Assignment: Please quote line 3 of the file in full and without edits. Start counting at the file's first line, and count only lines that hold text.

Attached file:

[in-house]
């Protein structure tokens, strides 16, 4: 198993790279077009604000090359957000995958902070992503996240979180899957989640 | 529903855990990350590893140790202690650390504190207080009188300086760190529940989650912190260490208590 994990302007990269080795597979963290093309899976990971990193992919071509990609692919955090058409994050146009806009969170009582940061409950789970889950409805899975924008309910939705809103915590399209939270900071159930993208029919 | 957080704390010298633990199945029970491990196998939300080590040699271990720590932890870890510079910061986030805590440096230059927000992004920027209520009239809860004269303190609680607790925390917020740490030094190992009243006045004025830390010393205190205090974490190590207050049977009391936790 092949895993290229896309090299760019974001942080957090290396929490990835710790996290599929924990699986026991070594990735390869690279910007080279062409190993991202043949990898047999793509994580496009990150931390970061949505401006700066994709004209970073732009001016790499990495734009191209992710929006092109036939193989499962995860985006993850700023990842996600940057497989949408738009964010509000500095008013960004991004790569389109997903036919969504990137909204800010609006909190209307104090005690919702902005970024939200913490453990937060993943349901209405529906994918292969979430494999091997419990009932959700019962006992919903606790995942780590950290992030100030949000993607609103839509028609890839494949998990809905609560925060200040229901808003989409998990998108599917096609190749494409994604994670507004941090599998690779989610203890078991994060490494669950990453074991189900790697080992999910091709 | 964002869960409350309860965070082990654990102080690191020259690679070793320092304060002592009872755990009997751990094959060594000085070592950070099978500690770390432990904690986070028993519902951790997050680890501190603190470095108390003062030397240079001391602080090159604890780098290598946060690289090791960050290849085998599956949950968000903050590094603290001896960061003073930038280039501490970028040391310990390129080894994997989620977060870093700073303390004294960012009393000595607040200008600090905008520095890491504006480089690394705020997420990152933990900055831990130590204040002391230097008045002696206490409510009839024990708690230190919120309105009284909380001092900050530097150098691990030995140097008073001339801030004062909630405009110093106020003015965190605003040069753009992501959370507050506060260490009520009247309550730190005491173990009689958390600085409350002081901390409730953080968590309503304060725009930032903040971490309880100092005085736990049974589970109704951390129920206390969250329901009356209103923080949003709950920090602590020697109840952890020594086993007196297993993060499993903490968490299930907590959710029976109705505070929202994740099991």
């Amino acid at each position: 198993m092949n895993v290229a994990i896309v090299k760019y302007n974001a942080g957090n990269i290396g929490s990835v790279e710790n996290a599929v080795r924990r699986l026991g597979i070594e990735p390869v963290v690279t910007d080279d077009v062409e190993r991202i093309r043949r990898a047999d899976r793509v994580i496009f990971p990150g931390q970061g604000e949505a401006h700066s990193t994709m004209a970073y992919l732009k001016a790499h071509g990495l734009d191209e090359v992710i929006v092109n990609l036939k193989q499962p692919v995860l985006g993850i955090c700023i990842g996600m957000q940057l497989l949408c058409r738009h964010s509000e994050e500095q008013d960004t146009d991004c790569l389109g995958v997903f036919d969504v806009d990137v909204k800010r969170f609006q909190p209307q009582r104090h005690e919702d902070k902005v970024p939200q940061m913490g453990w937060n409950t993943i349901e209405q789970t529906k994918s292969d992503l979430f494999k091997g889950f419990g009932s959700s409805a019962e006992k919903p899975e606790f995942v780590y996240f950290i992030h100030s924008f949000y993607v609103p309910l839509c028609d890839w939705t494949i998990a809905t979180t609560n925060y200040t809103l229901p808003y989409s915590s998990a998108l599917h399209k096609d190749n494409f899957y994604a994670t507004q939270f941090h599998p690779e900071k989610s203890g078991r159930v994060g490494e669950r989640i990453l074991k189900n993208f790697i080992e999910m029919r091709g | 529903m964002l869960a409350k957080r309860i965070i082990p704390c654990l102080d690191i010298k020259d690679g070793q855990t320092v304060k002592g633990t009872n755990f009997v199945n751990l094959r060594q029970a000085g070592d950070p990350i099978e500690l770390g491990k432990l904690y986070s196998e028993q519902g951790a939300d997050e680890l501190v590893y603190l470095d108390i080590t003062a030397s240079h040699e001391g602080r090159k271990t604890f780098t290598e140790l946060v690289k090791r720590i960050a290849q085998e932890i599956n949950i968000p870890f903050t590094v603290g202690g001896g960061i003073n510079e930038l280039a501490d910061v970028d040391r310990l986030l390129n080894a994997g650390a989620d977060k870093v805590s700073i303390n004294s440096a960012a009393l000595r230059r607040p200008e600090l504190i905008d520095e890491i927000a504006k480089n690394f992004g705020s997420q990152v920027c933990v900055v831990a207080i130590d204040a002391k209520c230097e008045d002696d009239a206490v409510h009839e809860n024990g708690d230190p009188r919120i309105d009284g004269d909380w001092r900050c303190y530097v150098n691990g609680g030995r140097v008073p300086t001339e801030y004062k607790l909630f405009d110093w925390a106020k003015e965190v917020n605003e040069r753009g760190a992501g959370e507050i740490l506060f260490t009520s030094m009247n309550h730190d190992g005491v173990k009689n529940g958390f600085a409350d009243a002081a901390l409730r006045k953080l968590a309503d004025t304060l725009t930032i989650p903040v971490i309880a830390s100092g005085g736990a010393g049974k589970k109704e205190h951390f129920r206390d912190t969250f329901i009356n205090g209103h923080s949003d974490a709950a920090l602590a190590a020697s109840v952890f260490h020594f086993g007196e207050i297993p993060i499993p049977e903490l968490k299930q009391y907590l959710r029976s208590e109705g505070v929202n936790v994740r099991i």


């Amino acid at each position: 198993m092949n895993v290229a994990i896309v090299k760019y302007n974001a942080g957090n990269i290396g929490s990835v790279e710790n996290a599929v080795r924990r699986l026991g597979i070594e990735p390869v963290v690279t910007d080279d077009v062409e190993r991202i093309r043949r990898a047999d899976r793509v994580i496009f990971p990150g931390q970061g604000e949505a401006h700066s990193t994709m004209a970073y992919l732009k001016a790499h071509g990495l734009d191209e090359v992710i929006v092109n990609l036939k193989q499962p692919v995860l985006g993850i955090c700023i990842g996600m957000q940057l497989l949408c058409r738009h964010s509000e994050e500095q008013d960004t146009d991004c790569l389109g995958v997903f036919d969504v806009d990137v909204k800010r969170f609006q909190p209307q009582r104090h005690e919702d902070k902005v970024p939200q940061m913490g453990w937060n409950t993943i349901e209405q789970t529906k994918s292969d992503l979430f494999k091997g889950f419990g009932s959700s409805a019962e006992k919903p899975e606790f995942v780590y996240f950290i992030h100030s924008f949000y993607v609103p309910l839509c028609d890839w939705t494949i998990a809905t979180t609560n925060y200040t809103l229901p808003y989409s915590s998990a998108l599917h399209k096609d190749n494409f899957y994604a994670t507004q939270f941090h599998p690779e900071k989610s203890g078991r159930v994060g490494e669950r989640i990453l074991k189900n993208f790697i080992e999910m029919r091709g | 529903m964002l869960a409350k957080r309860i965070i082990p704390c654990l102080d690191i010298k020259d690679g070793q855990t320092v304060k002592g633990t009872n755990f009997v199945n751990l094959r060594q029970a000085g070592d950070p990350i099978e500690l770390g491990k432990l904690y986070s196998e028993q519902g951790a939300d997050e680890l501190v590893y603190l470095d108390i080590t003062a030397s240079h040699e001391g602080r090159k271990t604890f780098t290598e140790l946060v690289k090791r720590i960050a290849q085998e932890i599956n949950i968000p870890f903050t590094v603290g202690g001896g960061i003073n510079e930038l280039a501490d910061v970028d040391r310990l986030l390129n080894a994997g650390a989620d977060k870093v805590s700073i303390n004294s440096a960012a009393l000595r230059r607040p200008e600090l504190i905008d520095e890491i927000a504006k480089n690394f992004g705020s997420q990152v920027c933990v900055v831990a207080i130590d204040a002391k209520c230097e008045d002696d009239a206490v409510h009839e809860n024990g708690d230190p009188r919120i309105d009284g004269d909380w001092r900050c303190y530097v150098n691990g609680g030995r140097v008073p300086t001339e801030y004062k607790l909630f405009d110093w925390a106020k003015e965190v917020n605003e040069r753009g760190a992501g959370e507050i740490l506060f260490t009520s030094m009247n309550h730190d190992g005491v173990k009689n529940g958390f600085a409350d009243a002081a901390l409730r006045k953080l968590a309503d004025t304060l725009t930032i989650p903040v971490i309880a830390s100092g005085g736990a010393g049974k589970k109704e205190h951390f129920r206390d912190t969250f329901i009356n205090g209103h923080s949003d974490a709950a920090l602590a190590a020697s109840v952890f260490h020594f086993g007196e207050i297993p993060i499993p049977e903490l968490k299930q009391y907590l959710r029976s208590e109705g505070v929202n936790v994740r099991i």